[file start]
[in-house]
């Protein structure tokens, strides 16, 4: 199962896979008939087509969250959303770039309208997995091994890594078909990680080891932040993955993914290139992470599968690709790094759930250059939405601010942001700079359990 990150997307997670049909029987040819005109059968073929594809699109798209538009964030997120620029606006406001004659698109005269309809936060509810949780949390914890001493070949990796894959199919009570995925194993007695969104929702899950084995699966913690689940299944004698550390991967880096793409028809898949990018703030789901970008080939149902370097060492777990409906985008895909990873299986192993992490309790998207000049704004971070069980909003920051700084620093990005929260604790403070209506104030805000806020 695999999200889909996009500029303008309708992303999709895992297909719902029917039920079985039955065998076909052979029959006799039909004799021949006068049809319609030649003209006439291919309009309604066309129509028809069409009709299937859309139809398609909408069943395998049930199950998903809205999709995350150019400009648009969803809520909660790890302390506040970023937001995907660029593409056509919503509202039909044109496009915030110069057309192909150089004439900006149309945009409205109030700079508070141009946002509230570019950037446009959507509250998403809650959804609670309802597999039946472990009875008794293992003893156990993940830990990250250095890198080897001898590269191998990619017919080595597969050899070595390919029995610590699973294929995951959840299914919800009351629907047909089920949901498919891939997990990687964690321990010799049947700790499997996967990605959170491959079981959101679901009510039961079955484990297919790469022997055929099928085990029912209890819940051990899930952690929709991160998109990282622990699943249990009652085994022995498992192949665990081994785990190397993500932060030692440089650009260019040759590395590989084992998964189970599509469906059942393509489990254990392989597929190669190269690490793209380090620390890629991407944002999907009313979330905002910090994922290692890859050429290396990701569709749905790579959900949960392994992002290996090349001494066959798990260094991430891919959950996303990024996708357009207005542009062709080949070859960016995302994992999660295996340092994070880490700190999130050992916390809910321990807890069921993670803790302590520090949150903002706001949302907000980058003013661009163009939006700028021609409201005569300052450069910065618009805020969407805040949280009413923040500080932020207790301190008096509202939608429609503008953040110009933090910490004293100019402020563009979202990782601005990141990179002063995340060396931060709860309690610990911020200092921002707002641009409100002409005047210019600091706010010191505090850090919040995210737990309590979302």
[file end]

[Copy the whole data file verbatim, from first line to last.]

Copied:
[in-house]
């Protein structure tokens, strides 16, 4: 199962896979008939087509969250959303770039309208997995091994890594078909990680080891932040993955993914290139992470599968690709790094759930250059939405601010942001700079359990 990150997307997670049909029987040819005109059968073929594809699109798209538009964030997120620029606006406001004659698109005269309809936060509810949780949390914890001493070949990796894959199919009570995925194993007695969104929702899950084995699966913690689940299944004698550390991967880096793409028809898949990018703030789901970008080939149902370097060492777990409906985008895909990873299986192993992490309790998207000049704004971070069980909003920051700084620093990005929260604790403070209506104030805000806020 695999999200889909996009500029303008309708992303999709895992297909719902029917039920079985039955065998076909052979029959006799039909004799021949006068049809319609030649003209006439291919309009309604066309129509028809069409009709299937859309139809398609909408069943395998049930199950998903809205999709995350150019400009648009969803809520909660790890302390506040970023937001995907660029593409056509919503509202039909044109496009915030110069057309192909150089004439900006149309945009409205109030700079508070141009946002509230570019950037446009959507509250998403809650959804609670309802597999039946472990009875008794293992003893156990993940830990990250250095890198080897001898590269191998990619017919080595597969050899070595390919029995610590699973294929995951959840299914919800009351629907047909089920949901498919891939997990990687964690321990010799049947700790499997996967990605959170491959079981959101679901009510039961079955484990297919790469022997055929099928085990029912209890819940051990899930952690929709991160998109990282622990699943249990009652085994022995498992192949665990081994785990190397993500932060030692440089650009260019040759590395590989084992998964189970599509469906059942393509489990254990392989597929190669190269690490793209380090620390890629991407944002999907009313979330905002910090994922290692890859050429290396990701569709749905790579959900949960392994992002290996090349001494066959798990260094991430891919959950996303990024996708357009207005542009062709080949070859960016995302994992999660295996340092994070880490700190999130050992916390809910321990807890069921993670803790302590520090949150903002706001949302907000980058003013661009163009939006700028021609409201005569300052450069910065618009805020969407805040949280009413923040500080932020207790301190008096509202939608429609503008953040110009933090910490004293100019402020563009979202990782601005990141990179002063995340060396931060709860309690610990911020200092921002707002641009409100002409005047210019600091706010010191505090850090919040995210737990309590979302």